Domotab: noun – Open source, multi-protocol home automation central unit.
The DomoTab project started in 2010 after we realised there wasn’t any hardware platform open enough to create a complete smart home (domotic) installation.
While the term domotics primarily describes domestic robotics, its use can be extended to any smart home or home automation technology. A very useful definition is found on French Wikipedia (Translation based on the November 12th 2012 version of the article): “Domotics is the sum of techniques in electronics, building, automation, informatics and telecoms used in buildings and allowing the centralized control of various appliances in the house (heating, blinds, garage door, gate, sockets…). Domotics adds functions of comfort safety and communication to the house.”
Let’s break this down and analyse it:
- The first part of the definition (sum of techniques) is quite exhaustive
- The second part (centralizing) is key, without it, the goal of improved comfort cannot be reached, a smart home needs a brain
- The third part (sundry appliances) is accurate but short and very limited
- The last part (goal) isn’t really part of the definition but is useful in answering “what’s it for?”
Let’s get back to the third point. domotics isn’t limited to the few listed examples but applies to all appliances. Pretty much any electrical device could be controlled by a domotic central unit and a number of non electrical appliances can be modified and form part of a complete smart home installation.
A smart home installation is composed of an array of sensors, appliances and communication devices, all linked to a central control station.
An ambitious project
DomoTab has been initiated in order to create an open-source hardware platform allowing anyone to take part in the creation of the software and hardware necessary to the creation of a complete smart home platform, and do this for a reasonable or low cost.
To accomplish this, this new platform needs to be multi-protocol, meaning it must be able to communicate with every element of the smart home installation.
The initial goal was to group everything in a single system with interface enabling it to communicate with any existing smart appliance. The study of existing smart appliances showed that there was two main categories of appliances: those using proprietary, closed communications protocols and those using free and/or open ones. Creating a system allowing both categories to work together wasn’t realistic. The first step was to ignore protocols and appliances from the first category, allowing the community to develop and use free technologies. But even this isn’t very realistic since while it would offer openness this this system would be much too expensive.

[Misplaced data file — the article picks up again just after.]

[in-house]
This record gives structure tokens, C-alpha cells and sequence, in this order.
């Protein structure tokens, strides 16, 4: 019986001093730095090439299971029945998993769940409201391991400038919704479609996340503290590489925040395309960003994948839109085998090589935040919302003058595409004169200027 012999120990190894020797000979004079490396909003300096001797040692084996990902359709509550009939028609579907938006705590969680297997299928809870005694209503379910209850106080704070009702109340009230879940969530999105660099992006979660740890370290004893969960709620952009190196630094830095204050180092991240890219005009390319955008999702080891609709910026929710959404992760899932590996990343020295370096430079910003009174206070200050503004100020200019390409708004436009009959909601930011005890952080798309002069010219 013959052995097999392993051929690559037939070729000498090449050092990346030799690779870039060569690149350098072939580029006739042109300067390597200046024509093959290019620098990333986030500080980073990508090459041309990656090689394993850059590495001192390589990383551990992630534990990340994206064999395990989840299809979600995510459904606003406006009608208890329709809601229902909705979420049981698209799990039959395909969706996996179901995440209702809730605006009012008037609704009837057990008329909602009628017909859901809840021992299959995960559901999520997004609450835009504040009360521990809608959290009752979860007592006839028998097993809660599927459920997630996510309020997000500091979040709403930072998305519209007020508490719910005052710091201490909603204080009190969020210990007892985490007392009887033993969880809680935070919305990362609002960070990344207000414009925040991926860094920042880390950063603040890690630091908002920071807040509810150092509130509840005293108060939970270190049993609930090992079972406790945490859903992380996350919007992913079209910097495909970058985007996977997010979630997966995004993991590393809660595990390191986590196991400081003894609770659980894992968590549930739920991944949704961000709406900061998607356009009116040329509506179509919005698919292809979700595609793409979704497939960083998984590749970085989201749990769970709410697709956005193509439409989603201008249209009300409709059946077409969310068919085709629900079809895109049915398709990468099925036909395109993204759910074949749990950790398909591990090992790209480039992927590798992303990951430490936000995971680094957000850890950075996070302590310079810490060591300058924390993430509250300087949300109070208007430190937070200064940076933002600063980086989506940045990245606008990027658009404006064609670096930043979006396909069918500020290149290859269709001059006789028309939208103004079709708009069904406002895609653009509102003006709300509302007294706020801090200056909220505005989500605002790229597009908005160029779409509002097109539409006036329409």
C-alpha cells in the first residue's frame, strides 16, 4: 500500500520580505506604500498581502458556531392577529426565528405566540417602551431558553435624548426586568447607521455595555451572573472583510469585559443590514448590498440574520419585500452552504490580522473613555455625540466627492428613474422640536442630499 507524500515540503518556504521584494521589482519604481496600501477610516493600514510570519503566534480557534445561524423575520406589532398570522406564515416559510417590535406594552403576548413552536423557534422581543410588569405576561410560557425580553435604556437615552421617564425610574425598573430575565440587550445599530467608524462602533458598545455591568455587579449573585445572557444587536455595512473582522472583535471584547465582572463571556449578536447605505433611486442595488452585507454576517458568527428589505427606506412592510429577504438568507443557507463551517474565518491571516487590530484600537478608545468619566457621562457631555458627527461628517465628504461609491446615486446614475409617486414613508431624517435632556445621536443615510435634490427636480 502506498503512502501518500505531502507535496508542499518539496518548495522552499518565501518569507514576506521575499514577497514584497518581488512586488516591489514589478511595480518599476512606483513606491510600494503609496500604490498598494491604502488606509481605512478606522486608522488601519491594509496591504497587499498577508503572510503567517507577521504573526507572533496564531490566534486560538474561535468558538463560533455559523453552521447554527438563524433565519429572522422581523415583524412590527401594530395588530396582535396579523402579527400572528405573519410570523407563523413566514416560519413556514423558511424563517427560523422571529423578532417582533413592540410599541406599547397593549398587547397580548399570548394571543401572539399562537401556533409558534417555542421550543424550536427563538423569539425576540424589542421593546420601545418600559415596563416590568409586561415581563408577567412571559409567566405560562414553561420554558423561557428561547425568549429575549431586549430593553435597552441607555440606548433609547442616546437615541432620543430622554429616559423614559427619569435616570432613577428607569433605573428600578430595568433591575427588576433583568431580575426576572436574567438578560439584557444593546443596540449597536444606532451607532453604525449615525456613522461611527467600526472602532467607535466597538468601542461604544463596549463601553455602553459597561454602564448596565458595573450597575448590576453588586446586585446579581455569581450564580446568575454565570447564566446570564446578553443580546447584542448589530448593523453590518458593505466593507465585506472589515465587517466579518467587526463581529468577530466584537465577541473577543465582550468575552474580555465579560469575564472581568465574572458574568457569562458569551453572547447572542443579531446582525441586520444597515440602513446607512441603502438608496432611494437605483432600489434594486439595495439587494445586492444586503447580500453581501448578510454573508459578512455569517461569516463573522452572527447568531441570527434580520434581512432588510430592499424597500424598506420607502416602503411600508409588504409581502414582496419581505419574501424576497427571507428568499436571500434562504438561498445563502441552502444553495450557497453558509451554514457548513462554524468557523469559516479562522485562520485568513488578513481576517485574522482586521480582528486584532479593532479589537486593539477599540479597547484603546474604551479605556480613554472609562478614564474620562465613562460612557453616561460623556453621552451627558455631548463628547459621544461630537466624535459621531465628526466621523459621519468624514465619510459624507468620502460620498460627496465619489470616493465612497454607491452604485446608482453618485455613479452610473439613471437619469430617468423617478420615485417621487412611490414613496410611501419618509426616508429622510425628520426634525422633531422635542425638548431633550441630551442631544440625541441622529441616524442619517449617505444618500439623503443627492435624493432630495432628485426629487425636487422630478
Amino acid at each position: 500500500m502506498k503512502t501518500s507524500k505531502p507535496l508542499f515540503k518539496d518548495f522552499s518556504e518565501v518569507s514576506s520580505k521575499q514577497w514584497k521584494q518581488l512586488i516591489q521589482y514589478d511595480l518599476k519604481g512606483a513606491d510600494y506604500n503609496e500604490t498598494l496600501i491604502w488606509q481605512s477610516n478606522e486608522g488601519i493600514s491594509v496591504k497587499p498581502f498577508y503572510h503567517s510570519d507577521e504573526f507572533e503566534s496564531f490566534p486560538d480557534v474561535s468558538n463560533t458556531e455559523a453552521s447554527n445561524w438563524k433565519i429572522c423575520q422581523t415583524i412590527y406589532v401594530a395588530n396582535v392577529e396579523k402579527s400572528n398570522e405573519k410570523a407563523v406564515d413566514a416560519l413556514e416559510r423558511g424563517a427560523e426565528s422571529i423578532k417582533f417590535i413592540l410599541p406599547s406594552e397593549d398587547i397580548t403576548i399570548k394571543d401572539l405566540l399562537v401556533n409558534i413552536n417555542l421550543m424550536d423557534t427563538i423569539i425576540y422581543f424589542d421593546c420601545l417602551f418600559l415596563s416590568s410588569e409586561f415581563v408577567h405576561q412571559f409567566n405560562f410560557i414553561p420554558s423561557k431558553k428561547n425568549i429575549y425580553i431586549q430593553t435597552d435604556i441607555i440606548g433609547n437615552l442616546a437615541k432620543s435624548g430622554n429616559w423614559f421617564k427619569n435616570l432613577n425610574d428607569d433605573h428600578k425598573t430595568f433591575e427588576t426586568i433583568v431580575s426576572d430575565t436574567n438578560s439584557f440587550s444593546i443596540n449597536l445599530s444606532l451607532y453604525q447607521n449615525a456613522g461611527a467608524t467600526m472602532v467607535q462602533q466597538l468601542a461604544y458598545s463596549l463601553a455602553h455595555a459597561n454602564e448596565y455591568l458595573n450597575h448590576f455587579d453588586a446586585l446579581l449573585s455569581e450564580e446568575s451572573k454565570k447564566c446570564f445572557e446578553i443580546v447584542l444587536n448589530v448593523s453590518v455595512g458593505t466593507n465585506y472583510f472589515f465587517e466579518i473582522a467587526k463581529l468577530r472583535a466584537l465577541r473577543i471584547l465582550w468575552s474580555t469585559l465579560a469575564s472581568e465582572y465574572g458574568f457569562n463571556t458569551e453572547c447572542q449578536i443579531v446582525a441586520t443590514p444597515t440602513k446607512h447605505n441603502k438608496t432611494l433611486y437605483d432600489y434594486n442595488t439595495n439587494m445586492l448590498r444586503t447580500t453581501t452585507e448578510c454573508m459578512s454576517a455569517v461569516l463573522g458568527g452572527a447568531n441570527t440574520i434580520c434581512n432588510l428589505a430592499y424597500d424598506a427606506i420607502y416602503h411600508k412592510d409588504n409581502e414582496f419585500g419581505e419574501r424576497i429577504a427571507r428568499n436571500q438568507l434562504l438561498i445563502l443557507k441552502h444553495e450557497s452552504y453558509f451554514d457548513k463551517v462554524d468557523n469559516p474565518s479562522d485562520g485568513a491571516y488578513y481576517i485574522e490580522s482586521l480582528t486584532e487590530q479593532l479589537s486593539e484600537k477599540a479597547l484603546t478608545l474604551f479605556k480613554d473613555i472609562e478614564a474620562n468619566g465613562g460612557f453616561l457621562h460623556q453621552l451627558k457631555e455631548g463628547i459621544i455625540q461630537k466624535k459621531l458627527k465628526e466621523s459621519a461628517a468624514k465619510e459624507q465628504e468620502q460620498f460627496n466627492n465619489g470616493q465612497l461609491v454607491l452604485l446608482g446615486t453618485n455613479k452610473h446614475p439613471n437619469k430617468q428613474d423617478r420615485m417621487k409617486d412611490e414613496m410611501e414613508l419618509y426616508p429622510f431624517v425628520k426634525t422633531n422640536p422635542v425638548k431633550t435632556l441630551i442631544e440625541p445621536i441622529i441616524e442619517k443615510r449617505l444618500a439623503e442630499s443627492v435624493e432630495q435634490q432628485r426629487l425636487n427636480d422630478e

A modular solution
The solution was to go for a modular control station.
The systems core puts together generic communication interfaces as can be found on a computer: storage, network, audio, video, user interface.
Modules are then connected to this core, each granting access to a communication technique used in smart homes and allowing communication with a set of equipment.
This offers a number of advantages. It lowers the cost for the final user who only needs to purchase the modules he needs. It’s evolutive, allowing the user to modify his network to follow changes in his installation or to adapt to future developments. The openness goal is doubly reached since not only sources for the core unit are free but the user can also freely create his own modules. It is even possible to envision modules for proprietary protocols if their developers allow it or a third party develops them.
An open design
DomoTab (the central control unit) DTPlug (the bridge to wired networks) and certain modules we create are under Creative Commons: CC-BY-NC-SA: Attribution NonCommercial ShareAlike License.
This means anyone can create their own system, or a related system as long as they don’t commercialize it. You can still contact us to discuss commercialization options or resell our products with or without modifications.
Our other products are under Creative Commons: CC BY-SA: Attribution ShareAlike License. Anyone can produce and commercialize those systems or derivatives.
What about software?
DomoTab’s goal is the creation of a hardware platform.
In the first phase, we’ll only provide a development platform, allowing anyone to create their own solution. And the second phase? We are eager defenders of free software and we know that community developed software is better than what we could create in house. There are already quite a few more or less successful smart home software solutions We will contribute to those that suit us and that we consider adapted to our needs, but the system will remain open, even if we manage to transition from development platform to finished product.
We also have to admit that our financial situation currently doesn’t give us any other option.
But what will be installed on an ‘out of the box’ DomoTab? First, a simple GNU/Linux system. Then, android should work perfectly on this system, opening up possibilities for more applications and another ecosystem. Anyone interested can suggest or implement other solutions.
We hope this solution will suit the most people and allow people to create their own smart home installation.